From the Great Leap Forward to the Cultural Revolution, when China blunders, it blunders monumentally. China’s breakneck industrialisation has poisoned her water, soil and air on a scale not seen since the 19th century if that. By the time it decided to shut down its coal plants, Beijing was chocking itself to death. The city has been shut down on several occasions because the air was too unhealthy. Flights are routinely cancelled due to smog. It is normal to walk around wearing face masks and many residents own air purifiers.
What is China to do with all the coal plants that were being manufactured? The coal plant manufacturers are not just going to lie down and die are they? This is where we come in, and we are not alone. Tanzania, a country with 10 billion barrels of oil equivalent in proven natural gas reserves has plans to build almost 3000MW of coal power plants.
The performance of power plants is rated by a parameter called capacity factor. Capacity Factor measures actual output of a power plant as a percentage of potential output, in other words, what you get vis-à-vis what it says on the label. Capacity factor depends a lot on the efficiency of the fuel. Thus, a solar plant that has the capacity of 100MW will produce at the equivalent of a 30MW in Europe and a 60MW plant in the Sahara. In the pecking order, capacity factor range from the low 30s for solar plants to the high 80s for nuclear power plants. Coal plants are rated at 60-65 per cent capacity factor. This means if you install a 100MW plant you should plan for it to supply power at 60MW capacity on a continuous basis.
The Turkana Wind Power company has just completed a 310MW power plant in Loyangalani, Marsabit County. The wind farm’s capacity factor has been assessed at 62, against a global average of 30 to 40 per cent. This makes it not only one of the best wind resources anywhere, it makes it compete with coal in terms of efficiency. We won’t have to buy wind. Coal will have to be bought. In fact coal for the Lamu plant is to be imported from South Africa. Wind has no cleanup costs either. It stands to reason then, that the wind plant beats coal hands down on cost and efficiency. Ecologically, it is of course, as we say in Gikuyu, comparing sleep and death.
Commercial-scale solar installations are now quite common even here in Kenya, with Bidco, Strathmore University, Garden City and The Hub installing plants of anything between 0.5MW and 1.5MW. These installations suggest that solar has also reached grid parity here. More efficient panels and cheap batteries will make solar an even more attractive option for many more commercial installations. These advances also imply that the demand for grid power cannot be projected based on past trends. We should not be at all surprised if in another couple of decades, big power plants go the way of the mainframe computer.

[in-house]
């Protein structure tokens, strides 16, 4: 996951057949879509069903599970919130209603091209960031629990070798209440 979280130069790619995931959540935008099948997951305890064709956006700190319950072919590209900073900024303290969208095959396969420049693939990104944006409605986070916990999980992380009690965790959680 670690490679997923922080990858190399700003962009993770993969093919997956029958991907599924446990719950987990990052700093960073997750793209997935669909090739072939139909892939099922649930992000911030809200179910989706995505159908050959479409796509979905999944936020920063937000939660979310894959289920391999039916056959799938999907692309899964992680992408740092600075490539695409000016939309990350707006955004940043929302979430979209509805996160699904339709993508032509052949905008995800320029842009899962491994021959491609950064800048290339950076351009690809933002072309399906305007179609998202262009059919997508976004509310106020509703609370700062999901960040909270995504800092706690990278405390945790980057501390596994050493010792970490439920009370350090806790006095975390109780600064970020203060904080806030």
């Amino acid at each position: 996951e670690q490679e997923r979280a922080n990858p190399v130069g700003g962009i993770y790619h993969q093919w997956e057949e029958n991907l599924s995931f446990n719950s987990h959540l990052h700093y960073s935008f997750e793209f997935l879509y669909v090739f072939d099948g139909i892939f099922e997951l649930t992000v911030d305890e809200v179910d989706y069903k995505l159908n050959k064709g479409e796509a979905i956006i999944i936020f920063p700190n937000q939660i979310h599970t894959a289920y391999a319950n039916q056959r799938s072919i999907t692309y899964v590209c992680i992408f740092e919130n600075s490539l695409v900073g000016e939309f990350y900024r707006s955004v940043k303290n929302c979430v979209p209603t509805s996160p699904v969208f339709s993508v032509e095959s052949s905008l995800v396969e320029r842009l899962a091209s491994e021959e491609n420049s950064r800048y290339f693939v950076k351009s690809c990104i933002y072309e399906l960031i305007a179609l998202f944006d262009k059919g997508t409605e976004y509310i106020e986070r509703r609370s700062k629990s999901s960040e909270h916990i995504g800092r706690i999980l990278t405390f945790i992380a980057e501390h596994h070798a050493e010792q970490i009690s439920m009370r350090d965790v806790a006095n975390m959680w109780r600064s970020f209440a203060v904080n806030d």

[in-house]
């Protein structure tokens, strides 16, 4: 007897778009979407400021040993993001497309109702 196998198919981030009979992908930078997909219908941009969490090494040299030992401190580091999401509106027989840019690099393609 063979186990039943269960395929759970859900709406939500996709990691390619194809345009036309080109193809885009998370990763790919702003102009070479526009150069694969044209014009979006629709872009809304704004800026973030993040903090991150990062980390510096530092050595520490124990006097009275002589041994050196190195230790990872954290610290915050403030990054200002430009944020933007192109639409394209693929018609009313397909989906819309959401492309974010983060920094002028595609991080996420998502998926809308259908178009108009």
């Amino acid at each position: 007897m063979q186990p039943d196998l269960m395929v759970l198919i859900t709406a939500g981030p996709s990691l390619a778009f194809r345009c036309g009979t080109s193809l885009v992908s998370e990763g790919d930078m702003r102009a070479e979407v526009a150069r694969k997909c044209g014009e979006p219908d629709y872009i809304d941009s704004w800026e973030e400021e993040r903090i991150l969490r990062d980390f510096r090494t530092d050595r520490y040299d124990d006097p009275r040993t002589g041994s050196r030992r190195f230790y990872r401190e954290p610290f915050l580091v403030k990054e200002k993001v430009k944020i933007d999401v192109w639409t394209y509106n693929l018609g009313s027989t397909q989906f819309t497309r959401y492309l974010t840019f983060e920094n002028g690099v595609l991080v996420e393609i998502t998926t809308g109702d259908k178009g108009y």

This is the context in which the Jubilee administration has chaperoned the Lamu coal project and signed a 25-year power purchase agreement with the investor, Amu Power. Power purchase agreements of this type have three components, a capacity charge which is paid regardless (like a lease of the plant), a generation component (buying the electricity) and a fuel cost adjustment (if coal price goes up from contract price, we pay the difference). The capacity charge component has been set at 85 per cent capacity factor. As I indicated earlier, coal plant capacity factor is at 60-65 per cent. In the US, the highest capacity factor achieved in the last five years is 67 per cent, in the UK it is 58 per cent. So whether operating, Amu power will be paid a capacity charge at a level that the plant could not possibly achieve.
Given the rate at which other countries are abandoning coal-fired plants, investors anticipating low demand will take flight from coal mining. As the coal mining industry shrinks, its cost base will rise. Coal will become an expensive dirty fuel. But our coal investors have all bases covered in an ironclad 25-year power purchase agreement, complete with a risk guarantee from the venerable African Development Bank. They will be laughing all the way to the bank regardless.
This business model is known as primitive accumulation. That is our subspecies of Davos Man. Homo Davos Accumulatus Primitivus.
David Ndii, an economist, is currently serving on the National Super Alliance’s technical and strategy committee.